The Rock Island Sheriff was also mostly unaware of what happened that night.
Rock Island County Sheriff Gerry Bustos said he knew little about the incident but said he was not, as the officers who arrested Butler are said to have claimed, responding to an active-shooter event that night.
The only thing even close to an “active shooter” on the books that night was a call about a 10-year-old playing with a toy gun down by the railroad tracks, which was resolved by a deputy speaking to the child’s parents.
The Henry County Sheriff also said his deputies asked for Rock Island’s assistance after being asked by the Illinois State Police to assist in whatever it was that no involved agency can clearly state they were combining forces to handle. The State Police have refused to offer any comment on this incident. And it’s now stonewalling requests for information about its involvement in the arrest/assault of Jaylan Butler.
In response to a Freedom of Information Act request seeking records that would explain what police were responding to when they mistakenly took Butler into custody, a FOIA officer responded that no information could be supplied without the name and date of birth of the person arrested.
Despite objections that the FOIA request sought only incident reports related to the events of Feb. 24, the FOIA officer did not respond. A public information officer for the Illinois State Police said last week that she would try to help provide information “ASAP.” Five days later, no information was provided.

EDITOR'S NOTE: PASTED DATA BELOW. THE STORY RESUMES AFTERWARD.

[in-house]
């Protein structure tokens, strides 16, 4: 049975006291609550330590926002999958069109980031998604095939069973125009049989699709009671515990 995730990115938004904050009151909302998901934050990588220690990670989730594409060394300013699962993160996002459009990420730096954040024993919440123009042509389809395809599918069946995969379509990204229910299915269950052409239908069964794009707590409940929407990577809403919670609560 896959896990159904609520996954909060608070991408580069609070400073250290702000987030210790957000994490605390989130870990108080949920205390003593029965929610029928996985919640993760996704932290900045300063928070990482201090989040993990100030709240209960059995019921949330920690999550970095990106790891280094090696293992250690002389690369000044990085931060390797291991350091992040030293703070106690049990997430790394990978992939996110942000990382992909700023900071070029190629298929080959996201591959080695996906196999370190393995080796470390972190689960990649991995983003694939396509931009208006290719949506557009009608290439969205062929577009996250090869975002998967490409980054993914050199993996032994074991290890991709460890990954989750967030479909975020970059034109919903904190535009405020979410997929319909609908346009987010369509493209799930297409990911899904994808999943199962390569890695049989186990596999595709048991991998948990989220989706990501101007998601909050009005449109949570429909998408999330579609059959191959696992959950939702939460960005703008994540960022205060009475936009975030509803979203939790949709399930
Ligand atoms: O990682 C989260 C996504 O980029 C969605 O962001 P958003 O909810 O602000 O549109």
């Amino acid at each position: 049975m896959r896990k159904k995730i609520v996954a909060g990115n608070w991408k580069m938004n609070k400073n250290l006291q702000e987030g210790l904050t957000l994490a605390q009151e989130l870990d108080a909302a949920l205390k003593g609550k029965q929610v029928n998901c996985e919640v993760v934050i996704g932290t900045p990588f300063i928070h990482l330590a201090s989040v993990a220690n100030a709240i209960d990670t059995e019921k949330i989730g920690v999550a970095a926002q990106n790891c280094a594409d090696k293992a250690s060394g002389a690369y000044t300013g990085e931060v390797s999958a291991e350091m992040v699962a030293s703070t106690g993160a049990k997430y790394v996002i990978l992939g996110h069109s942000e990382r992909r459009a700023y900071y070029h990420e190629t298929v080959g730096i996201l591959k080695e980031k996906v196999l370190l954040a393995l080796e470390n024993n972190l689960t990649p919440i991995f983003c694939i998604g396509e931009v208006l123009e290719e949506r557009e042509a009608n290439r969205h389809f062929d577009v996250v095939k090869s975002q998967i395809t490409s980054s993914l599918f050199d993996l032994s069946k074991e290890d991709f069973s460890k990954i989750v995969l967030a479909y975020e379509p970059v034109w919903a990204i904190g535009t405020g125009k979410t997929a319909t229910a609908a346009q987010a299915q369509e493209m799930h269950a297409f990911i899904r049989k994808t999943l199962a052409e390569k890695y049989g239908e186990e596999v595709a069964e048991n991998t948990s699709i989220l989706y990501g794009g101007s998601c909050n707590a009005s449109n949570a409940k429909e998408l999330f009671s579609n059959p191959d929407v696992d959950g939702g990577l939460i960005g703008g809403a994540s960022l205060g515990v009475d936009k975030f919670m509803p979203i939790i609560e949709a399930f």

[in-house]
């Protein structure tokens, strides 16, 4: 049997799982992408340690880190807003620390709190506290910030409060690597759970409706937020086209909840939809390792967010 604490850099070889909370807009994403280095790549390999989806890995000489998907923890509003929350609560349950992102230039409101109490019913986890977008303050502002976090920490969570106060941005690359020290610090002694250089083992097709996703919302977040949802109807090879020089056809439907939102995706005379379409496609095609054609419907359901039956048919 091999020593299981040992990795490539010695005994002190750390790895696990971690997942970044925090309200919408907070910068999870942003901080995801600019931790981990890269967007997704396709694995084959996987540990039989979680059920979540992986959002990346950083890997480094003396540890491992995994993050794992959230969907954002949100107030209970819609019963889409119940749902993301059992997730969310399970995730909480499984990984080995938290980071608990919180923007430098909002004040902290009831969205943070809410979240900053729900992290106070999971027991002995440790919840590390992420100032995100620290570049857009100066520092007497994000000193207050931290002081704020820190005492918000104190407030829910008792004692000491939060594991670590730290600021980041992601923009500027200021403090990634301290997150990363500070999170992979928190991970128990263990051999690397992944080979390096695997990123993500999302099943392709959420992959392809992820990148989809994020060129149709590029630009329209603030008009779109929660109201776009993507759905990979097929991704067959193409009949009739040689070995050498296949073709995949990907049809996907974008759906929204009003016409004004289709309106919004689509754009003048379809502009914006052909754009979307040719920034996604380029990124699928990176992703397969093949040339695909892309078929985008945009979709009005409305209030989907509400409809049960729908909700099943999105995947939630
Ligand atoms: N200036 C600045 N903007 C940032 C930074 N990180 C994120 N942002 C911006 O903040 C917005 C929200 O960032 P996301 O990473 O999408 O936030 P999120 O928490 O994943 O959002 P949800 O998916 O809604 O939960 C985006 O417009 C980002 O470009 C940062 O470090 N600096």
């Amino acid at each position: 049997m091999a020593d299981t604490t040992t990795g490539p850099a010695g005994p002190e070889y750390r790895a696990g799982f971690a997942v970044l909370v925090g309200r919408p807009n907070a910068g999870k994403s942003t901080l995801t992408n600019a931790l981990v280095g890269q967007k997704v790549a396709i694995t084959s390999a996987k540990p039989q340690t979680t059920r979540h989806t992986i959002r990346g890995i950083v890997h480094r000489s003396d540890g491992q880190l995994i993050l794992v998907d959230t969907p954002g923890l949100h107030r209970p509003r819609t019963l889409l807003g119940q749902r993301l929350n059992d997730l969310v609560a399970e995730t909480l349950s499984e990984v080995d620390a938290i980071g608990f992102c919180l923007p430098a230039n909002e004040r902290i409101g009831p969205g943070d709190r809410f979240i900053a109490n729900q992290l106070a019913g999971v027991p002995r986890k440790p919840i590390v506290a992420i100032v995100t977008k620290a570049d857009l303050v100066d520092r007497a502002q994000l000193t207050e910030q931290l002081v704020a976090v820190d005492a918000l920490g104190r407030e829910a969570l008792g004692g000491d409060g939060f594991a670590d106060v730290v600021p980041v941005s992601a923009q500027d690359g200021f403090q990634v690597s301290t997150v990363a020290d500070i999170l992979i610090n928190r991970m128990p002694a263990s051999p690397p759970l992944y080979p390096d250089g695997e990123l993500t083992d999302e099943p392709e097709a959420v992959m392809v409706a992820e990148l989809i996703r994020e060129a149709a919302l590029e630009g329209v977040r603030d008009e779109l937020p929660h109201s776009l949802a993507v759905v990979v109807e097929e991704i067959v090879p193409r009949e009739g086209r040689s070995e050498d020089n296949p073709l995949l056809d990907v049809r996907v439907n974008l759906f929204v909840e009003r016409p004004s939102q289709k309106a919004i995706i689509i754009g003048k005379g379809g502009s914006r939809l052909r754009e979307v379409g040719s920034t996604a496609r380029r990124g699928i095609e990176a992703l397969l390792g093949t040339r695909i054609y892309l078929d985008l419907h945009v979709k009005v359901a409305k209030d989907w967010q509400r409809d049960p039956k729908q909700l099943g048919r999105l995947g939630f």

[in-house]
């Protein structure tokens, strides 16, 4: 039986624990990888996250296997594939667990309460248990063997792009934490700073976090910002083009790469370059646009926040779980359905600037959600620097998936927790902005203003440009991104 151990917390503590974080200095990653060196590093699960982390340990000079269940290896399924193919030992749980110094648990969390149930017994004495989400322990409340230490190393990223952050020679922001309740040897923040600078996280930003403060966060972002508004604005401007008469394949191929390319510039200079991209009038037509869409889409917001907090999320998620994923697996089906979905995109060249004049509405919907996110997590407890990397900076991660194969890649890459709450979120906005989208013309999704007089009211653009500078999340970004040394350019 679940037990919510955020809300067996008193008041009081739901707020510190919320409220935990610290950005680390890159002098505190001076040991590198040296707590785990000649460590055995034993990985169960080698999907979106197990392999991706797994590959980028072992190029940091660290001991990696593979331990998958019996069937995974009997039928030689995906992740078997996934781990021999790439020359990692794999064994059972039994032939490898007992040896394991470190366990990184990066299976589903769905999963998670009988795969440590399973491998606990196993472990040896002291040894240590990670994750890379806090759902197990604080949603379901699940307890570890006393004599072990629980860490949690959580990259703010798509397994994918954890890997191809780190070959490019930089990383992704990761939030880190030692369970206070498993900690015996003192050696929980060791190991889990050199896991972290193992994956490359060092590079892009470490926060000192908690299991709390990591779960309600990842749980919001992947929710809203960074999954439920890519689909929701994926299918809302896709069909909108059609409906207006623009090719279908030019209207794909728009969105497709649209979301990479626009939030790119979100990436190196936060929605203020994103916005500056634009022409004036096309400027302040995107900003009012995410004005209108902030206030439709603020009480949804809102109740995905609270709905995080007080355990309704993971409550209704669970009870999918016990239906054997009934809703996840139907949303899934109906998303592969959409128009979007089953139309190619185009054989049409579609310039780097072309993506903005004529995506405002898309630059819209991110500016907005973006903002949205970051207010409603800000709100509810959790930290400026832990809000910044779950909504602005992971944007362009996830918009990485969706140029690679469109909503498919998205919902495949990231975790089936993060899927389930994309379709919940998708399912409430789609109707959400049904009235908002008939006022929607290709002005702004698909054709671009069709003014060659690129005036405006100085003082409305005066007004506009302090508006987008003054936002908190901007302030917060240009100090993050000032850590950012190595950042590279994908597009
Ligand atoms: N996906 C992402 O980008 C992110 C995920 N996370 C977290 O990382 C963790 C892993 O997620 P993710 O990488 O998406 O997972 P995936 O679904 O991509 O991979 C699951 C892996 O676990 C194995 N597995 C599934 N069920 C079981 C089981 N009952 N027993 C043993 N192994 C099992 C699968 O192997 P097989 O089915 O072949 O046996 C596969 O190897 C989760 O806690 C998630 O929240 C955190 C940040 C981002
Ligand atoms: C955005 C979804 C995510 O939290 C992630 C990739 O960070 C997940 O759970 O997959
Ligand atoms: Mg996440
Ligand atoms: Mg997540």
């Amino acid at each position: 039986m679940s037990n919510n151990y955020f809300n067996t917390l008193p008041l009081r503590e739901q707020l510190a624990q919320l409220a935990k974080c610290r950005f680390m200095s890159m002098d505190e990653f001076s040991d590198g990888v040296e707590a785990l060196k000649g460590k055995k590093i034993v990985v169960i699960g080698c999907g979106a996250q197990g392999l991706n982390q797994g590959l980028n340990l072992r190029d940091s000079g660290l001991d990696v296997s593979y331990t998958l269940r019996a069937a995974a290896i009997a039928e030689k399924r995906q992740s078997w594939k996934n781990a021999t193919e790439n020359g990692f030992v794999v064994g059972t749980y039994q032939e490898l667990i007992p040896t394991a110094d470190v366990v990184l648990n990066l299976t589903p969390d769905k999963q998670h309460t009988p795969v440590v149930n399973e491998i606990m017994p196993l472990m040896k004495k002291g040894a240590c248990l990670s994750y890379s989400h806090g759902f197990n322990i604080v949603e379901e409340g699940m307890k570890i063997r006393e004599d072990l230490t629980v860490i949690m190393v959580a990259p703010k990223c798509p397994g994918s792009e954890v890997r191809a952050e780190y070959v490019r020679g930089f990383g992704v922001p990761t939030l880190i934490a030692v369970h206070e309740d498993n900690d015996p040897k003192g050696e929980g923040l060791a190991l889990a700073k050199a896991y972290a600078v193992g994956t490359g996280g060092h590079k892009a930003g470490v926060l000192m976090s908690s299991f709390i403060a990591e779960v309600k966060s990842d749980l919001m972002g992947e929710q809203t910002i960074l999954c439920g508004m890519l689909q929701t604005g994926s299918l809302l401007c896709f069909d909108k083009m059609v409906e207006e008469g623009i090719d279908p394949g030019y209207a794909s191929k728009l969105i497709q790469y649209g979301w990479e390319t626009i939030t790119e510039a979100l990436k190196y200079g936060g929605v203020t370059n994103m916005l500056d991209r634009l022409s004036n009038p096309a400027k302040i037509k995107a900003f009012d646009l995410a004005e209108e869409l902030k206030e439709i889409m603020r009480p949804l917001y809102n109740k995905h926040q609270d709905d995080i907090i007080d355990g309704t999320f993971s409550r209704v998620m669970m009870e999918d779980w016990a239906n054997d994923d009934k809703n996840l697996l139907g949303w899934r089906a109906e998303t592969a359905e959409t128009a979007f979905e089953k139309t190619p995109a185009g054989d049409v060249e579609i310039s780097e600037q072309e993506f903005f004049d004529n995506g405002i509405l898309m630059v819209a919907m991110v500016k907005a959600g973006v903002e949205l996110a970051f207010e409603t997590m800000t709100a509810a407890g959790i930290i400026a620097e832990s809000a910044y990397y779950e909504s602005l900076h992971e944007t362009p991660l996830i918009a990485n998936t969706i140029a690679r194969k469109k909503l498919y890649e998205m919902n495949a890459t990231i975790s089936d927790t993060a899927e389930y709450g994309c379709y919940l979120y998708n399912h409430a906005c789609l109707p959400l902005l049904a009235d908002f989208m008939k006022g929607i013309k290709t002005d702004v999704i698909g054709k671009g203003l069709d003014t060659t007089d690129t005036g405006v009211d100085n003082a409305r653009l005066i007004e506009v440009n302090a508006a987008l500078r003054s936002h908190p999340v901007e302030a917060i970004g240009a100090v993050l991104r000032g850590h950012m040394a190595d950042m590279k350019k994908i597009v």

Even if we assume the drive-by shooting that appears to be a post facto rationalization for the treatment of Butler is actually true, it still makes no sense. Why would officers assume a person wearing an EIU jacket standing near an EIU bus full of other students wearing EIU jackets is the shooter they were looking for? Why were they at the rest stop in the first place? This speculation does us no good, but the shittiest part of this is that we shouldn’t need to be engaging in speculation in the first place. The involved agencies should have had an answer for what happened here, but between the three of them, not a single person could explain what happened here, much less why it happened.
We’re not going to get a real answer from these agencies, not even under oath. What it looks like is probably what is, as Scott Greenfield explains.
No matter how you twist this, when the deputy put the one black guy on the ground and uttered the words taught in every police academy everywhere, “If you move, I’ll blow your fucking (expletive added) head off,” there was no excuse, rational or not, credible or not, offered. They couldn’t even be bothered to make up a lie. Maybe, in response to Butler’s suit, they’ll get another chance to come up with something to at least pretend it wasn’t pure, unadulterated racism.
No officer is going to testify that they saw a black male and made their move, presuming they’d find something to justify the stop and use of force later. But, in the deafening absence of any explanation that fits the most minimal definition of the word “credible,” it’s not at all far-fetched to assume the officers think “black” is the same thing as “suspicious.”